The Chinese and Egyptians are an interesting case in this because they had one of the earliest written scripts (or rather tradition across generations to impart and carry information) and it was spread over long surviving/thriving timelines.
But then Egyptians lost the linguistic capability and lost their history even though they had archaeological structures all around them.
Language IS Culture. Literally.
There is only so much oral tradition can do. Even if it survives the population scale that carrier it becomes smaller and smaller and the cultural pressures from the majority overwhelm or dilutes the narrative 1000 years later. This happened in India. People forgot/evolved their ancestry even if there were a gross minority of class who remembered their class’s origin myths in a certain way.
From a purely reductive and spare understanding of human flourishing, this is irrelevant trivia.
The destruction of the Bamiyan Buddhas was no great loss. They were stone. Carved by man. That might be a Benthamite view. It would be a Salafi view.
But most people don’t think this way.
One of the themes of Toby Wilkinson’s The Rise and Fall of Ancient Egypt is that the temple institutions persisted over thousands of years. Even as dynasties turned over, the temples maintained a link to the past. Though many of their cultural characteristics were disappearing by the time of Ptolemies the Egyptians of this period still exhibited continuity with their ancestors. The hieroglyphic system actually was used down to 400 AD. The last inscription is dated to 394 at the temple of Philae. Philae continued in operation down to the 6th century, before it was closed by Justinian.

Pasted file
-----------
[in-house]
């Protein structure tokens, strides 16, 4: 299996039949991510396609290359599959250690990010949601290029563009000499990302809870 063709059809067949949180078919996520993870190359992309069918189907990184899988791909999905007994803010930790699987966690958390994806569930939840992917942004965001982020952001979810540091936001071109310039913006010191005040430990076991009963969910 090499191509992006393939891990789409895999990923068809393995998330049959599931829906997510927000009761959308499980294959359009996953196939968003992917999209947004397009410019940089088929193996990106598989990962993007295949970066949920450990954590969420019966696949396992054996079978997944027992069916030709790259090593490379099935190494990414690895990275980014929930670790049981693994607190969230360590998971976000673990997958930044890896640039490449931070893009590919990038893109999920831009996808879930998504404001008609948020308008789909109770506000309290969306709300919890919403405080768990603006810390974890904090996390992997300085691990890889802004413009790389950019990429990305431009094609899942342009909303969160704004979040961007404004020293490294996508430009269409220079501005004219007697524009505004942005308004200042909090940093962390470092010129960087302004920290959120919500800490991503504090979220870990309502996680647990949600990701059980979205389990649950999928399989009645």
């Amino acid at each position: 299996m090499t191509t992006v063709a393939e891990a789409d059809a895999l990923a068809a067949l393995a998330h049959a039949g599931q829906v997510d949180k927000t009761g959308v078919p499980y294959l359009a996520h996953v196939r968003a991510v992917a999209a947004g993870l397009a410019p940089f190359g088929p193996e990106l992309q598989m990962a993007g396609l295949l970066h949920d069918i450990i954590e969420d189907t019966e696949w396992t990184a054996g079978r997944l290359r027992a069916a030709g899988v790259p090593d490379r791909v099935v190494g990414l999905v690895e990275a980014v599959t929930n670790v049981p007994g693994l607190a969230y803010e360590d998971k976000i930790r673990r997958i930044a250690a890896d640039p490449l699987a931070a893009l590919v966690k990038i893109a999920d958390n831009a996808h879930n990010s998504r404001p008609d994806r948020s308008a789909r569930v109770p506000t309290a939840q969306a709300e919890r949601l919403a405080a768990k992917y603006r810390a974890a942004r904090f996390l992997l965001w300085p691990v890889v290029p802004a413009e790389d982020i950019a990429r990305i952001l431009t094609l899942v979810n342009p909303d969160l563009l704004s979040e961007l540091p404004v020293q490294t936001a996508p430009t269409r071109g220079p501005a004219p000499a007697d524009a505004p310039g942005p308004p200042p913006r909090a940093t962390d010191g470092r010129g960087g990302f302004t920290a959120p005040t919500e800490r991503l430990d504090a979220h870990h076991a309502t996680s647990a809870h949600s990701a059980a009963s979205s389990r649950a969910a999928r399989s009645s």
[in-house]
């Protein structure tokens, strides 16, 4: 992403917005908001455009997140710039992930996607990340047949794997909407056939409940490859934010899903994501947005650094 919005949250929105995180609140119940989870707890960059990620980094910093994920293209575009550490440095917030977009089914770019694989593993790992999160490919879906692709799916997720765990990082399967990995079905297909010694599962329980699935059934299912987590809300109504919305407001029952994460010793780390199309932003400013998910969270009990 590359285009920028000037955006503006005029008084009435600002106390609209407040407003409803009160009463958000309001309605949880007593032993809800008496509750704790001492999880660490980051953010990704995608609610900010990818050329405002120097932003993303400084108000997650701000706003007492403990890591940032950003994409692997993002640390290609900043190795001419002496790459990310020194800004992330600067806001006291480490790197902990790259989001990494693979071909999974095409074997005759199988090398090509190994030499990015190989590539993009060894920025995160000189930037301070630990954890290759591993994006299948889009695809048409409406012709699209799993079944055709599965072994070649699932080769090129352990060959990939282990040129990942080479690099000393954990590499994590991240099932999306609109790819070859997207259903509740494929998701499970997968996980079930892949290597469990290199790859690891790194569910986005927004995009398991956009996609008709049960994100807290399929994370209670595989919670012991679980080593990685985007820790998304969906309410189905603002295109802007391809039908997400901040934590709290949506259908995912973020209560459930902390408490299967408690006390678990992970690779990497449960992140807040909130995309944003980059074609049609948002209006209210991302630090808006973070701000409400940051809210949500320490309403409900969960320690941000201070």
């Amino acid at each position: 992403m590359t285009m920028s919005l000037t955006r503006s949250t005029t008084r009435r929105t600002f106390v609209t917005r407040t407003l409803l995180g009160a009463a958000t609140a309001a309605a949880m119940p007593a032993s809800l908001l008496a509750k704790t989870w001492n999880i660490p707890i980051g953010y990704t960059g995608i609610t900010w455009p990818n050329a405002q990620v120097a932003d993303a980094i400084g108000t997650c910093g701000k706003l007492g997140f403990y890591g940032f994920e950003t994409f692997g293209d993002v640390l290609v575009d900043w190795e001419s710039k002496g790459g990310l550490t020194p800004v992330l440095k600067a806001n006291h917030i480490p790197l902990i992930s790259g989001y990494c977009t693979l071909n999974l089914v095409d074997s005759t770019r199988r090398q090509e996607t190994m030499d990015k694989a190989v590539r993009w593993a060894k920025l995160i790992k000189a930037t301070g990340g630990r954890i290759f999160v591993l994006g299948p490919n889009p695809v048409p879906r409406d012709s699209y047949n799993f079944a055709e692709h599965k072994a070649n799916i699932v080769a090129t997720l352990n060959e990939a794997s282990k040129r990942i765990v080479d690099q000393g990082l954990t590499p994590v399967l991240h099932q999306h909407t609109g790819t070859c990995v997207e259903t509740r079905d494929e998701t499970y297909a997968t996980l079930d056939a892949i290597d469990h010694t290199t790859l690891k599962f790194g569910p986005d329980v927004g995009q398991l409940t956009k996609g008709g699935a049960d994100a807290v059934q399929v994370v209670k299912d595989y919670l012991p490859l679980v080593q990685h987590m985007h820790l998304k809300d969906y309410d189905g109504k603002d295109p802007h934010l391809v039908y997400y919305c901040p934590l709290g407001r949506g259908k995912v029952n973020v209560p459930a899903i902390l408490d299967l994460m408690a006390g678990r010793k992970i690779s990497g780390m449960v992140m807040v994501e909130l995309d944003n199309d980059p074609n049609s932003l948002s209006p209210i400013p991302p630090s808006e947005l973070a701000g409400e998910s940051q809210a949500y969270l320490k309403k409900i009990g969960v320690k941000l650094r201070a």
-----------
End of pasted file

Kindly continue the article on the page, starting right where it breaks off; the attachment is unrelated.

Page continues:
Other documents indicate knowledge of the hieroglyphic system into the 5th century AD. But the destruction of the old temples, the old customary religion, was the death of the old history and identity.
The Chinese continuity is striking because it is true that down the last years of Imperial China in the early 20th century the literati could access the entire corpus of Chinese though back 2,000 years. Dynasties fell, but unlike the West, there was no rupture with antiquity.
The case of India is interesting because I would argue Hindu Indians have maintained continuity with the civilization of India as it had matured in the centuries around the invasion of Alexander the Great. The Brahmins have maintained Vedic texts and the Sanskrit language. Those from the Abrahamic traditions sometimes contemptuously refer to Hinduism as “pagan,” but there is some truth in this, insofar as the religion grew and accrued itself organically from the native cultural traditions.
Today China is promoting “Confucius Institutes” as part of its “soft power.” Chinese who lived in the late 1960s would find this very strange, as they had abolished Confucius and were overturned the culture, the civilization, of China. But such tumult is not sustainable. I wonder if we are going through the same thing in the West. If so, perhaps we too will be promoting Plato institutes a generation from now?